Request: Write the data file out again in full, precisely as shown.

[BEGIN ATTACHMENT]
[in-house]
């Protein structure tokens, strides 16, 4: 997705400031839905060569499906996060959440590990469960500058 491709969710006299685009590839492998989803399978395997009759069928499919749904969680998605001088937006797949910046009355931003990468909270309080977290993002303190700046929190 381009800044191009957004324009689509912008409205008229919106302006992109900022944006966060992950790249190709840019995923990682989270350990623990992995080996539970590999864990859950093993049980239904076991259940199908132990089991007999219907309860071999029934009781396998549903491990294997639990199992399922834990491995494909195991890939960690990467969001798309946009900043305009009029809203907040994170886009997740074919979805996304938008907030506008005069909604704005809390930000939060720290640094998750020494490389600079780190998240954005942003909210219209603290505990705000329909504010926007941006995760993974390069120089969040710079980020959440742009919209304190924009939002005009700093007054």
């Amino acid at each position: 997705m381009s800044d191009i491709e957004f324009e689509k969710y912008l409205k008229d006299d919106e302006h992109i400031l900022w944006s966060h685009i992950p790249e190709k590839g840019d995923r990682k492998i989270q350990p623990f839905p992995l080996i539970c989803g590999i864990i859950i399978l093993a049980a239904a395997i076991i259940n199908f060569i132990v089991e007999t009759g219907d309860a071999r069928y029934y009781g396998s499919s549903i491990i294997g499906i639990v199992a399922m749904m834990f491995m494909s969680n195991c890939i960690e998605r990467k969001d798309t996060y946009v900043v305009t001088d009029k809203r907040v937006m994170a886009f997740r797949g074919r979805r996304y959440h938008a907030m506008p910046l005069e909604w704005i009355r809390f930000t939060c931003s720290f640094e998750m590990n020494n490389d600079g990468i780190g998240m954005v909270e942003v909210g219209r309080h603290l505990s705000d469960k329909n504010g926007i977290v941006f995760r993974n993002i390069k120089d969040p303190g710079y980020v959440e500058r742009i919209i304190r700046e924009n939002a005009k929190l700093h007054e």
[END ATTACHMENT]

[in-house]
């Protein structure tokens, strides 16, 4: 997705400031839905060569499906996060959440590990469960500058 491709969710006299685009590839492998989803399978395997009759069928499919749904969680998605001088937006797949910046009355931003990468909270309080977290993002303190700046929190 381009800044191009957004324009689509912008409205008229919106302006992109900022944006966060992950790249190709840019995923990682989270350990623990992995080996539970590999864990859950093993049980239904076991259940199908132990089991007999219907309860071999029934009781396998549903491990294997639990199992399922834990491995494909195991890939960690990467969001798309946009900043305009009029809203907040994170886009997740074919979805996304938008907030506008005069909604704005809390930000939060720290640094998750020494490389600079780190998240954005942003909210219209603290505990705000329909504010926007941006995760993974390069120089969040710079980020959440742009919209304190924009939002005009700093007054």
């Amino acid at each position: 997705m381009s800044d191009i491709e957004f324009e689509k969710y912008l409205k008229d006299d919106e302006h992109i400031l900022w944006s966060h685009i992950p790249e190709k590839g840019d995923r990682k492998i989270q350990p623990f839905p992995l080996i539970c989803g590999i864990i859950i399978l093993a049980a239904a395997i076991i259940n199908f060569i132990v089991e007999t009759g219907d309860a071999r069928y029934y009781g396998s499919s549903i491990i294997g499906i639990v199992a399922m749904m834990f491995m494909s969680n195991c890939i960690e998605r990467k969001d798309t996060y946009v900043v305009t001088d009029k809203r907040v937006m994170a886009f997740r797949g074919r979805r996304y959440h938008a907030m506008p910046l005069e909604w704005i009355r809390f930000t939060c931003s720290f640094e998750m590990n020494n490389d600079g990468i780190g998240m954005v909270e942003v909210g219209r309080h603290l505990s705000d469960k329909n504010g926007i977290v941006f995760r993974n993002i390069k120089d969040p303190g710079y980020v959440e500058r742009i919209i304190r700046e924009n939002a005009k929190l700093h007054e």